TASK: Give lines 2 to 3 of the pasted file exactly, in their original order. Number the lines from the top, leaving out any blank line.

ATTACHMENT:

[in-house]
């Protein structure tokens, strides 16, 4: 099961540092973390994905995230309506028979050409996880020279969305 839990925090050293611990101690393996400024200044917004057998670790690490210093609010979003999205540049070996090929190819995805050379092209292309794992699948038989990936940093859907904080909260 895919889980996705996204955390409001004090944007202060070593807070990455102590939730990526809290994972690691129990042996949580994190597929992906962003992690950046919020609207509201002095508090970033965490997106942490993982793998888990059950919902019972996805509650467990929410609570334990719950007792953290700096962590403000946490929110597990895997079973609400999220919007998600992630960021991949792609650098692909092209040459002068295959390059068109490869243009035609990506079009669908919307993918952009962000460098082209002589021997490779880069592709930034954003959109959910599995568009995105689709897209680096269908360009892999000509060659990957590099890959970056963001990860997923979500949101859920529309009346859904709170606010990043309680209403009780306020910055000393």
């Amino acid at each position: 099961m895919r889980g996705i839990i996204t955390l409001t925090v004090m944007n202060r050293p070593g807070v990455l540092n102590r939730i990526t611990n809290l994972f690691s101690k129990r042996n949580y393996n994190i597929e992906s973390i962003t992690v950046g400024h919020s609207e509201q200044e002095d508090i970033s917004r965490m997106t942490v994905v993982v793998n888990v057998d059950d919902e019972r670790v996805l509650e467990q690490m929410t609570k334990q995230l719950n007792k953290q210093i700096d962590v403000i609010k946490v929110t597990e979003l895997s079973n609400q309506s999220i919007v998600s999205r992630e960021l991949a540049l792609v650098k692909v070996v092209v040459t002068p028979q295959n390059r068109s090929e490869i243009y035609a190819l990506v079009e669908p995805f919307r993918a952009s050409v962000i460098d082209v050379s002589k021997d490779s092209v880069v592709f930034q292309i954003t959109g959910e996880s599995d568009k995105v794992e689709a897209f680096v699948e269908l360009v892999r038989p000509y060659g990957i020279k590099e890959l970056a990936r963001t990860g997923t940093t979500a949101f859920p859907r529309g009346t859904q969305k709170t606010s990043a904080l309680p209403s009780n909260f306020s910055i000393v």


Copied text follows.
């Protein structure tokens, strides 16, 4: 099961540092973390994905995230309506028979050409996880020279969305 839990925090050293611990101690393996400024200044917004057998670790690490210093609010979003999205540049070996090929190819995805050379092209292309794992699948038989990936940093859907904080909260 895919889980996705996204955390409001004090944007202060070593807070990455102590939730990526809290994972690691129990042996949580994190597929992906962003992690950046919020609207509201002095508090970033965490997106942490993982793998888990059950919902019972996805509650467990929410609570334990719950007792953290700096962590403000946490929110597990895997079973609400999220919007998600992630960021991949792609650098692909092209040459002068295959390059068109490869243009035609990506079009669908919307993918952009962000460098082209002589021997490779880069592709930034954003959109959910599995568009995105689709897209680096269908360009892999000509060659990957590099890959970056963001990860997923979500949101859920529309009346859904709170606010990043309680209403009780306020910055000393």
């Amino acid at each position: 099961m895919r889980g996705i839990i996204t955390l409001t925090v004090m944007n202060r050293p070593g807070v990455l540092n102590r939730i990526t611990n809290l994972f690691s101690k129990r042996n949580y393996n994190i597929e992906s973390i962003t992690v950046g400024h919020s609207e509201q200044e002095d508090i970033s917004r965490m997106t942490v994905v993982v793998n888990v057998d059950d919902e019972r670790v996805l509650e467990q690490m929410t609570k334990q995230l719950n007792k953290q210093i700096d962590v403000i609010k946490v929110t597990e979003l895997s079973n609400q309506s999220i919007v998600s999205r992630e960021l991949a540049l792609v650098k692909v070996v092209v040459t002068p028979q295959n390059r068109s090929e490869i243009y035609a190819l990506v079009e669908p995805f919307r993918a952009s050409v962000i460098d082209v050379s002589k021997d490779s092209v880069v592709f930034q292309i954003t959109g959910e996880s599995d568009k995105v794992e689709a897209f680096v699948e269908l360009v892999r038989p000509y060659g990957i020279k590099e890959l970056a990936r963001t990860g997923t940093t979500a949101f859920p859907r529309g009346t859904q969305k709170t606010s990043a904080l309680p209403s009780n909260f306020s910055i000393v």